Mental Health and Sports: Traversing a Developing Landscape

by Vance Farrell

Those who keep up with the ever-changing world of sports are becoming increasingly aware of the growing phenomenon taking place within the major sports leagues within the United States. More often, high profile athletes are taking sudden and, often-times, unexpected breaks throughout the season with no reason given other than mental health-related. Some of the more prominent analysts, writers, trainers, and former athletes have certainly homed in on this phenomenon and have started to speak out more about struggles they have had throughout their years within the world of sports. Some have even started to advocate for the current and former players, coaches, and personalities that have graced our television screens for decades.

Brandon Marshal, former wide receiver for the Chicago Bears, is one notable figure who has stepped out of his starring role on a morning sports talk show and has since expanded his ventures at House of Athlete, a facility designed to meet the needs of top athletes. Brandon discussed openly his diagnosis of Borderline Personality Disorder and the stigma he faced along his journey of living with his diagnosis. Due to the stigma that he has faced, Brandon has partnered with House of Athlete to promote a heightened focus on the mental health of the athlete’s training, thereby changing the way they train and implementing specific days for the athletes to work on their mental health the same way they would work to strengthen their bodies physically.

However, things were not always this progressive on this subject of mental health. Athletes who admitted to having a diagnosis or needing help would often be seen as “weak” or “unable to handle pressure,” and this could negatively impact their chances of playing at the highest levels. Now that more athletes are speaking out and advocating for their mental health needs though, leagues and teams are facing a dilemma that they have never had to manage before: weighing the mental health and well-being of their star athletes, ensuring that they are able to make profits, and keeping the fan bases happy and attending the games. Currently, these dilemmas are being played out in two of the four major sports leagues in the United States: The National Basketball Association (NBA) and the National Football League (NFL), with star athletes in both leagues starting to talk more about their mental health and starting to take breaks mid-season at a higher rate than before.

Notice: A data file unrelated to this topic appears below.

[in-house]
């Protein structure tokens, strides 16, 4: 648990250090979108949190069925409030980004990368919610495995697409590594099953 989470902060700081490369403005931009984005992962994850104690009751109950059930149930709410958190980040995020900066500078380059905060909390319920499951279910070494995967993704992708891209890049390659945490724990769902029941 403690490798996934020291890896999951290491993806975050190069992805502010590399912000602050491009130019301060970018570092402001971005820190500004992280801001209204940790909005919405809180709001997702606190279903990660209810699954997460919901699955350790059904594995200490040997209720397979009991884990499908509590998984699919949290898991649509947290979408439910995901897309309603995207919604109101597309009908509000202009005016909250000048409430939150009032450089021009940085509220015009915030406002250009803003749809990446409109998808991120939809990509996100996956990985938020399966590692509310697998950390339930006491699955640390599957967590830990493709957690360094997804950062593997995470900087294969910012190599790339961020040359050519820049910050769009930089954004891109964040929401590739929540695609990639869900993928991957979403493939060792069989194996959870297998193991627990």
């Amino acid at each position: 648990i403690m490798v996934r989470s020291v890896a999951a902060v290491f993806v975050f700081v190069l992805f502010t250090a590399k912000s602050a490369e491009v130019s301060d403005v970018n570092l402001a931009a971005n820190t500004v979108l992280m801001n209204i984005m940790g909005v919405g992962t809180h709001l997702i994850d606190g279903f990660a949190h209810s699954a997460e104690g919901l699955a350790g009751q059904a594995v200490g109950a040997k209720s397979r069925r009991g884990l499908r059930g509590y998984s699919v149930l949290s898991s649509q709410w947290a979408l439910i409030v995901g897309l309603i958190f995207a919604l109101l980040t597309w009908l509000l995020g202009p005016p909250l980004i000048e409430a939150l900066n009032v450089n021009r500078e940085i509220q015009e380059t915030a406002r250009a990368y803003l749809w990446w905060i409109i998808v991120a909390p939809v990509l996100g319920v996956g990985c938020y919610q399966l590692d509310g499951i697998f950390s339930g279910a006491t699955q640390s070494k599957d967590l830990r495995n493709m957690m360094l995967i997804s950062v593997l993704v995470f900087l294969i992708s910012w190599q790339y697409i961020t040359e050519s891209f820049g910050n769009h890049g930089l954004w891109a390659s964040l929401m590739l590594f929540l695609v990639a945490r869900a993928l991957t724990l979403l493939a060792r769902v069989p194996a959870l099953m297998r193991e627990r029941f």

Since this is the landscape that the sports world is currently in, it brings up a great question: What happens next? The answer to that question can be answered very simply: we deal with it. Dealing with this situation starts by educating young athletes about the importance of mental health wellness as a part of maintaining physical health well-being, not as a separate facet. The connection between the mind and body is a powerful and complex relationship, but one that’s balance is essential to maintain for any person to function to their highest potential. Additionally, the NFL and NBA can and should be viewed as leaders within this process as both leagues have already been shown offering public support to their athletes during these times. Prominent sports analysts have also jumped onto this bandwagon, with many taking a supportive stance and expressing this as an avenue to have mental health concerns be treated similarly to physical injuries in the manner they are discussed and handled by all parties involved

At this time, it seems that this is a topic that will not be going away anytime soon, with leagues, teams, athletes, analysts, and the public all attempting to navigate and traverse this developing landscape as topics that were once considered to be opposites or taboo to talk about together are suddenly being discussed openly in a way not seen before. Ultimately, the first step is to talk openly about this subject as well as for people to seek out education about topics that they are not as well educated about to ensure that misinformation is not being spread. These small changes could have a lasting impact, not only on the world of sports but on how mental health is viewed in general.

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